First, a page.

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 Post subject: Re: True cross-platform development
PostPosted: Tue Oct 12, 2021 6:27 pm 
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I don't think this is what you're looking for, but I thought it was an interesting solution to using C for cross-platform programming and building once and running on a variety of operating systems: https://github.com/jart/cosmopolitan


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 Post subject: Re: True cross-platform development
PostPosted: Sat Oct 16, 2021 12:16 pm 
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I developped an operating system neutral binary format with dynamic linking and pic with a converter from elf or dll.

With the runtime it allow for linking .elf with .dll from any plate-form.

https://gitlab.com/h0bby1/micro-kernel- ... /mod_maker


Eventually also in the idea to be able to add more runtime informations with a system like COM on Windows to have binary call format standard, with potentielly event sources, interupt handlers, interfaces etc directly in the binary.

And things like vx32 can be used to analyze memory access and code path with a controlled import API, to have something capability based secury in portable binary format.

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 Post subject: Re: True cross-platform development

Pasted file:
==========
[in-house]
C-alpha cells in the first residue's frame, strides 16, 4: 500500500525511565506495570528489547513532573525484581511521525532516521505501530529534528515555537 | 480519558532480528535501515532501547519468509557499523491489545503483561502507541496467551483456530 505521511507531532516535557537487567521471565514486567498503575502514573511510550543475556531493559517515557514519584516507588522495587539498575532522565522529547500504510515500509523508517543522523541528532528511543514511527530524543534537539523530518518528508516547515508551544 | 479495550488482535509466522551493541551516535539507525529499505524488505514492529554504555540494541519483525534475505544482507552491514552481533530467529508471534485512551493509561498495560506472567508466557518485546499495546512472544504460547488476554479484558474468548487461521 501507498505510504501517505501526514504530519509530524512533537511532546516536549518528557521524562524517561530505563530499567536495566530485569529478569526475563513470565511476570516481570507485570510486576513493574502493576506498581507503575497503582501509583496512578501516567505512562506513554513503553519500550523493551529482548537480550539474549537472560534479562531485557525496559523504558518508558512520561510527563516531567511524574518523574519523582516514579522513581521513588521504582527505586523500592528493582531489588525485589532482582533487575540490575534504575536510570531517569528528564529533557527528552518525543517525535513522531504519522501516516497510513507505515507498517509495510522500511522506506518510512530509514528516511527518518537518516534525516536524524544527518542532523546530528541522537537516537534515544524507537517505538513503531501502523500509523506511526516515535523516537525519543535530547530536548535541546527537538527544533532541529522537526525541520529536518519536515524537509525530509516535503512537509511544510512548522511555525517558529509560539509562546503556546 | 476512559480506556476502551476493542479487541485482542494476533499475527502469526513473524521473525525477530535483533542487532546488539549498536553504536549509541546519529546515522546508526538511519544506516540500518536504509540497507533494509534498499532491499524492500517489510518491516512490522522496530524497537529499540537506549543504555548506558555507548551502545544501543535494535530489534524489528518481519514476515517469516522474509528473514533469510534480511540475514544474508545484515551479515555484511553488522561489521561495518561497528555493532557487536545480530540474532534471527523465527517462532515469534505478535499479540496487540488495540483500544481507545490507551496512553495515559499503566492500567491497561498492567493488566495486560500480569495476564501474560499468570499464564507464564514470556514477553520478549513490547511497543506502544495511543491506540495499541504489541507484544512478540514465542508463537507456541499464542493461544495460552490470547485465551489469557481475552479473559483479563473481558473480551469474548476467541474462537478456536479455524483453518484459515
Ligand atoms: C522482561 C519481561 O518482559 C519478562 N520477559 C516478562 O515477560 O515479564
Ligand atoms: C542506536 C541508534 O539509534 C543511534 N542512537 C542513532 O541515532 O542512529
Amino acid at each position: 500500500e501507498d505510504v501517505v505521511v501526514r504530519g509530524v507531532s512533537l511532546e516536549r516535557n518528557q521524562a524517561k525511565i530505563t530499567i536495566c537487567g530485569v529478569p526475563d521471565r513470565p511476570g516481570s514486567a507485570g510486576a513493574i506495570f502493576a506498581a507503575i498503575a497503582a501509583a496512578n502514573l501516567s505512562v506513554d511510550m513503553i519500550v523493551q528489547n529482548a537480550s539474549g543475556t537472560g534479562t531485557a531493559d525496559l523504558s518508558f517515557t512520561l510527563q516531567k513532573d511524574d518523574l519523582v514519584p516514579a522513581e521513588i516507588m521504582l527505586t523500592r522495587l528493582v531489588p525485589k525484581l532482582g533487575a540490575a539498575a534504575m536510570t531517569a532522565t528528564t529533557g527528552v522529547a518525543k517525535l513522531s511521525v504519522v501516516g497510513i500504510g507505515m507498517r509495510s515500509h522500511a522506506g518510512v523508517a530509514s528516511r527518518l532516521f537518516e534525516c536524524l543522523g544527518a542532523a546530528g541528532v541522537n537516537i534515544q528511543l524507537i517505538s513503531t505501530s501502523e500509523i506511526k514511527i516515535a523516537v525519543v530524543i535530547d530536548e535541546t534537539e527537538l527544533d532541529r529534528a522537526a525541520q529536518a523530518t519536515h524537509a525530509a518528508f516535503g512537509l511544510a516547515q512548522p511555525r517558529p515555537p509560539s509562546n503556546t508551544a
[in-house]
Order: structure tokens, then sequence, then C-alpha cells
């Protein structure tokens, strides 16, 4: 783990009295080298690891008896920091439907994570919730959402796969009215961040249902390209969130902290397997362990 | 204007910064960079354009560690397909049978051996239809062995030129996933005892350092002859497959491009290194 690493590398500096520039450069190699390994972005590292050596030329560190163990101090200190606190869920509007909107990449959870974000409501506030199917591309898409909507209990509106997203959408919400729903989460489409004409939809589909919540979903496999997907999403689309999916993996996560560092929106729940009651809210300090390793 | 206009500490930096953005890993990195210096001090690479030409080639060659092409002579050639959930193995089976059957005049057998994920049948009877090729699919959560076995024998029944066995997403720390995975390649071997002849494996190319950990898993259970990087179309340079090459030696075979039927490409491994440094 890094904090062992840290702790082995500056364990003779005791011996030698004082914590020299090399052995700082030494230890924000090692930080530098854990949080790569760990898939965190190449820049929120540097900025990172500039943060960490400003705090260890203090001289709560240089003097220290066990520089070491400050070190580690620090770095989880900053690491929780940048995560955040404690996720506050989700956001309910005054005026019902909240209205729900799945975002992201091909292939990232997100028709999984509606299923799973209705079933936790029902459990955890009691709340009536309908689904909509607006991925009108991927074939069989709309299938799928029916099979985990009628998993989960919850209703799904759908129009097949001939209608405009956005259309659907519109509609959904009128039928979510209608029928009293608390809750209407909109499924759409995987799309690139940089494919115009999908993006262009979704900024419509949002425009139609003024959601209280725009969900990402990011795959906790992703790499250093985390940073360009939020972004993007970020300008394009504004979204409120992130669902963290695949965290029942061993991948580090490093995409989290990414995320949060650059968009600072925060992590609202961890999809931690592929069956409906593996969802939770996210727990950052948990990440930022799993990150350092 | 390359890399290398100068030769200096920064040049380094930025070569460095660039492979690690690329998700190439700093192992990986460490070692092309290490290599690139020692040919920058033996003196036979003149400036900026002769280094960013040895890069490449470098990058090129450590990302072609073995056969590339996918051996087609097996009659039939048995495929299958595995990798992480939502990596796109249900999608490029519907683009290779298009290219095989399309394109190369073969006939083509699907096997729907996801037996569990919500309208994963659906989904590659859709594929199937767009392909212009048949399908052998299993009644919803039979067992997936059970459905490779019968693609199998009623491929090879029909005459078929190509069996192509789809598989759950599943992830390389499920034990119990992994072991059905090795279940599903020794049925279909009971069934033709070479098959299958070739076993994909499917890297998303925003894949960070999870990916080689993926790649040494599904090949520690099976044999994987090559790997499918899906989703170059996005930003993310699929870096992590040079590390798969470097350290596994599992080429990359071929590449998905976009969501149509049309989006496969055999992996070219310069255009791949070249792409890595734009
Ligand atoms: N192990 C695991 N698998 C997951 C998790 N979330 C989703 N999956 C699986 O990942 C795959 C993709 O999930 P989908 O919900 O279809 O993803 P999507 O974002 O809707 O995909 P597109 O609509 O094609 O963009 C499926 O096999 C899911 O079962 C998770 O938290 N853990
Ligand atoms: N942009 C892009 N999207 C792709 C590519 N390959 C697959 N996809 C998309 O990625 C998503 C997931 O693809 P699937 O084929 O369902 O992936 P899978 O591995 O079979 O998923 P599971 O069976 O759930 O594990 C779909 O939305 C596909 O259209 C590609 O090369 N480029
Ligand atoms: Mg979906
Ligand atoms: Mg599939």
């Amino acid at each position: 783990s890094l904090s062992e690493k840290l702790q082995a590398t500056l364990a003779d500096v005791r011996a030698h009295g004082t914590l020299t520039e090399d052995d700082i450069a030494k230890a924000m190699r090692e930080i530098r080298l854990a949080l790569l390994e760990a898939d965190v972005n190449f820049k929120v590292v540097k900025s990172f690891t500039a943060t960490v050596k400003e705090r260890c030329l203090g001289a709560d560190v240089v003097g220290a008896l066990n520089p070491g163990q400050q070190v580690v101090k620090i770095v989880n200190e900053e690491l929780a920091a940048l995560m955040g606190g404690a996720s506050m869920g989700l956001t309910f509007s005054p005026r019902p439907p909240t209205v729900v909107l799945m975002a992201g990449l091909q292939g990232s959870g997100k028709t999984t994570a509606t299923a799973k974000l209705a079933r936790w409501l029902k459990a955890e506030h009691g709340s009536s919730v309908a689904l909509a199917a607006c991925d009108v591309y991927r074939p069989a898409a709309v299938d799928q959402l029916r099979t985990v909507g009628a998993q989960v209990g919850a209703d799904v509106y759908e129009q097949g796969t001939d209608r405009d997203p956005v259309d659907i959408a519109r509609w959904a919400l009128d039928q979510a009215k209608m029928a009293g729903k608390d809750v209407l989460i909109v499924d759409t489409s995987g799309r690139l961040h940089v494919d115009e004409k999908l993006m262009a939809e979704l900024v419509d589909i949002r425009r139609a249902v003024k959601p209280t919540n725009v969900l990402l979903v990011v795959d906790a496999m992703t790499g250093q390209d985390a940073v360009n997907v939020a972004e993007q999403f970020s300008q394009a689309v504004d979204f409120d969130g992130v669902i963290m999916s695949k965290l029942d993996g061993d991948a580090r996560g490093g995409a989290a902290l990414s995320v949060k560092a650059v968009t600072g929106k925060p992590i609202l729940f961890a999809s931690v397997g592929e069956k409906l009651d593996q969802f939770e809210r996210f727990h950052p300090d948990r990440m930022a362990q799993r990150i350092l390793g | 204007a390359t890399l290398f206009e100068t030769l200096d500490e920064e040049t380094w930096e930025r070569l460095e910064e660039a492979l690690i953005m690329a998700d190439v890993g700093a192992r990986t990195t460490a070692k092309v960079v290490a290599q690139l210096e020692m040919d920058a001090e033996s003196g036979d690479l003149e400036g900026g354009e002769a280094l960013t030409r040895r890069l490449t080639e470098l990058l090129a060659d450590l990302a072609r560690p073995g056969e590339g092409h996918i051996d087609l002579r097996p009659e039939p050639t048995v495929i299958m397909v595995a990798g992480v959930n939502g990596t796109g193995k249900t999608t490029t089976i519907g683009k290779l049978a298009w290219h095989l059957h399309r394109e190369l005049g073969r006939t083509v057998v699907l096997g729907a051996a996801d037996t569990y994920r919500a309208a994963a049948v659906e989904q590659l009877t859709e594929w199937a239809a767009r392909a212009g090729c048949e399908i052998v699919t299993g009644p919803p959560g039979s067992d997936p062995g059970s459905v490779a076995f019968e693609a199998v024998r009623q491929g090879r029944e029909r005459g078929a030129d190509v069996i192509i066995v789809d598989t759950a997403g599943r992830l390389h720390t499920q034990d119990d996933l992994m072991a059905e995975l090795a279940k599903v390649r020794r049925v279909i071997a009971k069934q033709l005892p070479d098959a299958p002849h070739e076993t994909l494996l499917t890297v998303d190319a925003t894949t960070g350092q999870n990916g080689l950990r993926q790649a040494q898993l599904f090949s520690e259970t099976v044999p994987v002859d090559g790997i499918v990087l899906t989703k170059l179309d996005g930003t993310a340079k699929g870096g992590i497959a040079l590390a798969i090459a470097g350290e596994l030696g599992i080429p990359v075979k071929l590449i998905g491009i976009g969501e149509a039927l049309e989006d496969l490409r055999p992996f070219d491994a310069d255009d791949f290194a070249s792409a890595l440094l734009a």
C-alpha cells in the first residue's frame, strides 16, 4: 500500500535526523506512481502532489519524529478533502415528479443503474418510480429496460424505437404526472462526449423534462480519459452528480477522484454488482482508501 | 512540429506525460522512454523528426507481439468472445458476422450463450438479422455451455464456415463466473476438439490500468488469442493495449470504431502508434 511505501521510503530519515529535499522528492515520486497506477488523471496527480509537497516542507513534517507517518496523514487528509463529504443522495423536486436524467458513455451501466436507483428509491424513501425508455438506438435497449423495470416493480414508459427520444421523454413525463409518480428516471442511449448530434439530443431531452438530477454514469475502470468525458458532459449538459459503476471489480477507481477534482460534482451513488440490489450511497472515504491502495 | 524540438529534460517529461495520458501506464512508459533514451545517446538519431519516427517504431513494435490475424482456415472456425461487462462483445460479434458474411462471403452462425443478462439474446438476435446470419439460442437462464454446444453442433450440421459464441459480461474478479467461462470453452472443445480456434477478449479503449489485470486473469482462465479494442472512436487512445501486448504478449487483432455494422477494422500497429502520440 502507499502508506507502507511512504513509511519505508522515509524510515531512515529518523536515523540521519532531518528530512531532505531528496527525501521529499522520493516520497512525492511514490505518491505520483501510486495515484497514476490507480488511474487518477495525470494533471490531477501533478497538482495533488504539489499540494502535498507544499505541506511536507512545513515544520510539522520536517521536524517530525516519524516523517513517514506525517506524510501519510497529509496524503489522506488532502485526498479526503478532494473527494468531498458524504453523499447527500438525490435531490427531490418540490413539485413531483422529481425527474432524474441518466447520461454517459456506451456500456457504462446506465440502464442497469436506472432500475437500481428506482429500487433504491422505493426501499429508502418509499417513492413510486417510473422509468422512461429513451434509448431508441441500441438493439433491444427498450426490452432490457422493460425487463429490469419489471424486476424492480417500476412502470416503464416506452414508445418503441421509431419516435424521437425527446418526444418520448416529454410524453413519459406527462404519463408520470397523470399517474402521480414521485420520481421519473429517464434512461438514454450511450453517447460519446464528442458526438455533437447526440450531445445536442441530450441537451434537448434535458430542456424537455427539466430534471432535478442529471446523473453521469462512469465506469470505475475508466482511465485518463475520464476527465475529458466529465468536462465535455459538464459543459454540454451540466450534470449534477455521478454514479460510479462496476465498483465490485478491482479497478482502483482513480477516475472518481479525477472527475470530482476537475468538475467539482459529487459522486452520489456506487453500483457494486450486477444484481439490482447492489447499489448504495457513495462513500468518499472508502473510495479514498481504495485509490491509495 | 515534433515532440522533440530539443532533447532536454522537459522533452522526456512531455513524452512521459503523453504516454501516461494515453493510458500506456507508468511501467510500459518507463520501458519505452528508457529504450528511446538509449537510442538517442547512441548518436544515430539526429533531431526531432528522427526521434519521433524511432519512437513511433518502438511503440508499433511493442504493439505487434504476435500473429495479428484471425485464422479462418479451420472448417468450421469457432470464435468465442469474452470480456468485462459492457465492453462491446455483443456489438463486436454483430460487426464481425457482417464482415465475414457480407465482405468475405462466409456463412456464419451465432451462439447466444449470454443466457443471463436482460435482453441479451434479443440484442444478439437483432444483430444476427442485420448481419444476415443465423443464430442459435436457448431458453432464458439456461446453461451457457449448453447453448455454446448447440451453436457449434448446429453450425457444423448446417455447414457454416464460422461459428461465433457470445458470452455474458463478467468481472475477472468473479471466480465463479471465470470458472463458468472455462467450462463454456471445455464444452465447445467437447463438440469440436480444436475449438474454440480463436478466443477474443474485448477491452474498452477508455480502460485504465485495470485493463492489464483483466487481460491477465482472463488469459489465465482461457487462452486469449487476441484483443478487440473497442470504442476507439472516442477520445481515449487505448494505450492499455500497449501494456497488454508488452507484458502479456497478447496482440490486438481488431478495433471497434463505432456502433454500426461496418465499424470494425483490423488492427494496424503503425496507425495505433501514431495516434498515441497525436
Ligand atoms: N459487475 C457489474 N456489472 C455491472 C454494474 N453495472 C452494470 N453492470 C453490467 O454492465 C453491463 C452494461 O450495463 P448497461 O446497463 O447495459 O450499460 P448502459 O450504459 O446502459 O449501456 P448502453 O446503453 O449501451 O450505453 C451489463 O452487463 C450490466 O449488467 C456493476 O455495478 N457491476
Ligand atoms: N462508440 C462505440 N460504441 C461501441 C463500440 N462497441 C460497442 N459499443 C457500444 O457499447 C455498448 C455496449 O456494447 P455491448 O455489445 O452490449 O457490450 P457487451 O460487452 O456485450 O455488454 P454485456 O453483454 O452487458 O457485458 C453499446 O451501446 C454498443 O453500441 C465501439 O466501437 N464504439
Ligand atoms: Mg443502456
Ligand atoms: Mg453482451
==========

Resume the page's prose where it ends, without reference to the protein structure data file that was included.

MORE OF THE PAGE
PostPosted: Mon Oct 18, 2021 5:11 am 
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The big problem with trying to create a cross-platform environment like this is that, in the end, it's just one more platform:

https://xkcd.com/927/

And your platform will never be the best at everything. If it really, truly works well on top of every other platform, it will probably not even be the best at anything other than portability (because there will always be some overhead involved with the host platform). You can deal with the overhead of the host OS by making your environment able to run standalone, but then it's just one more OS (with the non-standalone versions effectively being compatibility layers for running code for your OS on other OSes). If you use bytecode or some other intermediate representation, there will be overhead associated with interpreting or JIT compiling the bytecode, or if you compile at install time, applications for your platform will take longer to install than on other platforms. You can deal with that by building hardware that interprets your bytecode natively, but now you've just got one more hardware platform.

So now, if you've written it well, your platform probably does a few things better than any other platform. If it does lots of things much better than other platforms, it might even become dominant. But there will probably be some use case that it doesn't serve well, and somebody will then write a new platform that handles those use cases well. Even if it is based on your platform, they may decide to leave out features of your platform that aren't relevant to the use-case they're serving (in order to improve performance), and may implement new features that you don't have. And, voila, suddenly you have two incompatible platforms again.

There ain't no such thing as a free lunch.